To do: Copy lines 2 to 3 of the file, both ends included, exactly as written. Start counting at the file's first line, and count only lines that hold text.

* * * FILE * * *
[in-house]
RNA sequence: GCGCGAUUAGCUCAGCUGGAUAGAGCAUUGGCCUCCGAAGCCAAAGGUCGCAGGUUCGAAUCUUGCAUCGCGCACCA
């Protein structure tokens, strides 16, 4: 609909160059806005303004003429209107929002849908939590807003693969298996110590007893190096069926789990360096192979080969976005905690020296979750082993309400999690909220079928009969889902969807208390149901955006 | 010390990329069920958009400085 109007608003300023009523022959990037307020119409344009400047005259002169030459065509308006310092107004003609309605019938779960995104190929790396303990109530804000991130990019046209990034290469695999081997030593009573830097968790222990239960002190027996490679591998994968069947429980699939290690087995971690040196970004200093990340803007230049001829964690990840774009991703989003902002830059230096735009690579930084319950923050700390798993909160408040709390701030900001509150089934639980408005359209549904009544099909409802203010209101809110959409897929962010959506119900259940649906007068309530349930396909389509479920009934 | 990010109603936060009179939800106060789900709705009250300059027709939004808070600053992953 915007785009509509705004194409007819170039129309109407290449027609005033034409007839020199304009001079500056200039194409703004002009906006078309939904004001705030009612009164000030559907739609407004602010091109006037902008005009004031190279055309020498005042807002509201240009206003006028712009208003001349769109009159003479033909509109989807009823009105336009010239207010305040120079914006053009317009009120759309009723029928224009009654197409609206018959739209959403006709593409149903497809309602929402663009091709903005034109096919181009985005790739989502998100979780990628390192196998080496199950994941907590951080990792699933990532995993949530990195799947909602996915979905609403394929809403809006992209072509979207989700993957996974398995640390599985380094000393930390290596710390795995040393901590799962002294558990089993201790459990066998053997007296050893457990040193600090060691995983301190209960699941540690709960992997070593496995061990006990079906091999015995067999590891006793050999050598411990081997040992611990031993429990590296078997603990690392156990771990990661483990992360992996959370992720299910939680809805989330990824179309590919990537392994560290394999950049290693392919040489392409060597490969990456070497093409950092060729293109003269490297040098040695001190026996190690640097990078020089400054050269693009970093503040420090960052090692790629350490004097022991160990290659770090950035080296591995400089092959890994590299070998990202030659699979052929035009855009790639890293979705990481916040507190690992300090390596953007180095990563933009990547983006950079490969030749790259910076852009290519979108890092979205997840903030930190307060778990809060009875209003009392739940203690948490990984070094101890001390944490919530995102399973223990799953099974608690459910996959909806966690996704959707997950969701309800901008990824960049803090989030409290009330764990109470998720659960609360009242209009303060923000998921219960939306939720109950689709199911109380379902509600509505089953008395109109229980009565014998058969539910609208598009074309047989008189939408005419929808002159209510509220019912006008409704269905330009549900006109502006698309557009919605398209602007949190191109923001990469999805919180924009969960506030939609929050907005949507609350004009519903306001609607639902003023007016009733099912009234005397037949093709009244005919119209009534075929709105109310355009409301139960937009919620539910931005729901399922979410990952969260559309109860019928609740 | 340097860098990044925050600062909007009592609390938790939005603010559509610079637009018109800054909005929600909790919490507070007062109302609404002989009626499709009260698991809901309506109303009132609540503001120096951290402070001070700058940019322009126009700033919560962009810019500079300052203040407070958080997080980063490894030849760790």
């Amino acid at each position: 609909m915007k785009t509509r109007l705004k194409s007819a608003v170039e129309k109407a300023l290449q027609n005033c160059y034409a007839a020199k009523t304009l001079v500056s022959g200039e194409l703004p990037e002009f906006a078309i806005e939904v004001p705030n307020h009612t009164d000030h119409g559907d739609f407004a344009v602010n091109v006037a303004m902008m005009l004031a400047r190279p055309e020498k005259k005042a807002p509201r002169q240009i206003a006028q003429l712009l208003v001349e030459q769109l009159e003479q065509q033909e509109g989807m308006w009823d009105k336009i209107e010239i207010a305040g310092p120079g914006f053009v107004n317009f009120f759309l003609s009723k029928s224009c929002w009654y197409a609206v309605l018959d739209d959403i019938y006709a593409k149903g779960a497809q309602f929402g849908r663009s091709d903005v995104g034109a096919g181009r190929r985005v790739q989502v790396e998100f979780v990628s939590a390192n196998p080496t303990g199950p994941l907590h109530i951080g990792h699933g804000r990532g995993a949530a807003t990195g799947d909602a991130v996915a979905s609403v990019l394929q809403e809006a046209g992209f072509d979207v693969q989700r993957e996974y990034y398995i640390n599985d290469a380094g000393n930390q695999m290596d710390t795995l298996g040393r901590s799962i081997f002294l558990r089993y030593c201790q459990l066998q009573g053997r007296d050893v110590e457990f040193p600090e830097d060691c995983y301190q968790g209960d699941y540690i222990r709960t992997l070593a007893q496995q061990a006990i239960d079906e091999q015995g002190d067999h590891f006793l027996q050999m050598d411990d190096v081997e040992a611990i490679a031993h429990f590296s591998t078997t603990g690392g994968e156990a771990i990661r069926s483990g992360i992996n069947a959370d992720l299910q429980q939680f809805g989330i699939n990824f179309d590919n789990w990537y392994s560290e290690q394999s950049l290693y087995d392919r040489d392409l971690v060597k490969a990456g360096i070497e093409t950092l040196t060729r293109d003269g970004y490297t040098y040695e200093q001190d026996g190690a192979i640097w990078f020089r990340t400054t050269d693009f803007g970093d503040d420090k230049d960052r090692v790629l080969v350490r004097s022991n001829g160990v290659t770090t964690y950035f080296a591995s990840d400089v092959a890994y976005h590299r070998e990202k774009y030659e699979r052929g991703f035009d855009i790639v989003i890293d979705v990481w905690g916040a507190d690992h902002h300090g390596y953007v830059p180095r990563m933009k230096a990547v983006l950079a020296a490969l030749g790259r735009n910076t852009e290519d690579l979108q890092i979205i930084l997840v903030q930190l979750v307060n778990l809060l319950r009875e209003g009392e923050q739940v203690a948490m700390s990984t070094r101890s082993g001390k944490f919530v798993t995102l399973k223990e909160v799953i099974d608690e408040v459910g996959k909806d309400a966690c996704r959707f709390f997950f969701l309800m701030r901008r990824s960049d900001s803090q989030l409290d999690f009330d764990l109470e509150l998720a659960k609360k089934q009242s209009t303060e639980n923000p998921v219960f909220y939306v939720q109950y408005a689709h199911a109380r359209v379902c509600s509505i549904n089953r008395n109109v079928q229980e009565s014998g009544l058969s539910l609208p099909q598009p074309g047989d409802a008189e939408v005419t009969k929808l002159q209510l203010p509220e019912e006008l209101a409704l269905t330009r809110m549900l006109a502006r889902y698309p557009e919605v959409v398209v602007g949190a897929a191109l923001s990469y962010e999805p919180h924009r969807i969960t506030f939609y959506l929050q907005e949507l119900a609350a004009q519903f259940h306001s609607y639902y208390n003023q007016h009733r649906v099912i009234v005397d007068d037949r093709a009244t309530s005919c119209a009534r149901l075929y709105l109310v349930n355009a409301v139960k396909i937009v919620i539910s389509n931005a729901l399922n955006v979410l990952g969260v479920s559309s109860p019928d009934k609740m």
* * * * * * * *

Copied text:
RNA sequence: GCGCGAUUAGCUCAGCUGGAUAGAGCAUUGGCCUCCGAAGCCAAAGGUCGCAGGUUCGAAUCUUGCAUCGCGCACCA
């Protein structure tokens, strides 16, 4: 609909160059806005303004003429209107929002849908939590807003693969298996110590007893190096069926789990360096192979080969976005905690020296979750082993309400999690909220079928009969889902969807208390149901955006 | 010390990329069920958009400085 109007608003300023009523022959990037307020119409344009400047005259002169030459065509308006310092107004003609309605019938779960995104190929790396303990109530804000991130990019046209990034290469695999081997030593009573830097968790222990239960002190027996490679591998994968069947429980699939290690087995971690040196970004200093990340803007230049001829964690990840774009991703989003902002830059230096735009690579930084319950923050700390798993909160408040709390701030900001509150089934639980408005359209549904009544099909409802203010209101809110959409897929962010959506119900259940649906007068309530349930396909389509479920009934 | 990010109603936060009179939800106060789900709705009250300059027709939004808070600053992953 915007785009509509705004194409007819170039129309109407290449027609005033034409007839020199304009001079500056200039194409703004002009906006078309939904004001705030009612009164000030559907739609407004602010091109006037902008005009004031190279055309020498005042807002509201240009206003006028712009208003001349769109009159003479033909509109989807009823009105336009010239207010305040120079914006053009317009009120759309009723029928224009009654197409609206018959739209959403006709593409149903497809309602929402663009091709903005034109096919181009985005790739989502998100979780990628390192196998080496199950994941907590951080990792699933990532995993949530990195799947909602996915979905609403394929809403809006992209072509979207989700993957996974398995640390599985380094000393930390290596710390795995040393901590799962002294558990089993201790459990066998053997007296050893457990040193600090060691995983301190209960699941540690709960992997070593496995061990006990079906091999015995067999590891006793050999050598411990081997040992611990031993429990590296078997603990690392156990771990990661483990992360992996959370992720299910939680809805989330990824179309590919990537392994560290394999950049290693392919040489392409060597490969990456070497093409950092060729293109003269490297040098040695001190026996190690640097990078020089400054050269693009970093503040420090960052090692790629350490004097022991160990290659770090950035080296591995400089092959890994590299070998990202030659699979052929035009855009790639890293979705990481916040507190690992300090390596953007180095990563933009990547983006950079490969030749790259910076852009290519979108890092979205997840903030930190307060778990809060009875209003009392739940203690948490990984070094101890001390944490919530995102399973223990799953099974608690459910996959909806966690996704959707997950969701309800901008990824960049803090989030409290009330764990109470998720659960609360009242209009303060923000998921219960939306939720109950689709199911109380379902509600509505089953008395109109229980009565014998058969539910609208598009074309047989008189939408005419929808002159209510509220019912006008409704269905330009549900006109502006698309557009919605398209602007949190191109923001990469999805919180924009969960506030939609929050907005949507609350004009519903306001609607639902003023007016009733099912009234005397037949093709009244005919119209009534075929709105109310355009409301139960937009919620539910931005729901399922979410990952969260559309109860019928609740 | 340097860098990044925050600062909007009592609390938790939005603010559509610079637009018109800054909005929600909790919490507070007062109302609404002989009626499709009260698991809901309506109303009132609540503001120096951290402070001070700058940019322009126009700033919560962009810019500079300052203040407070958080997080980063490894030849760790």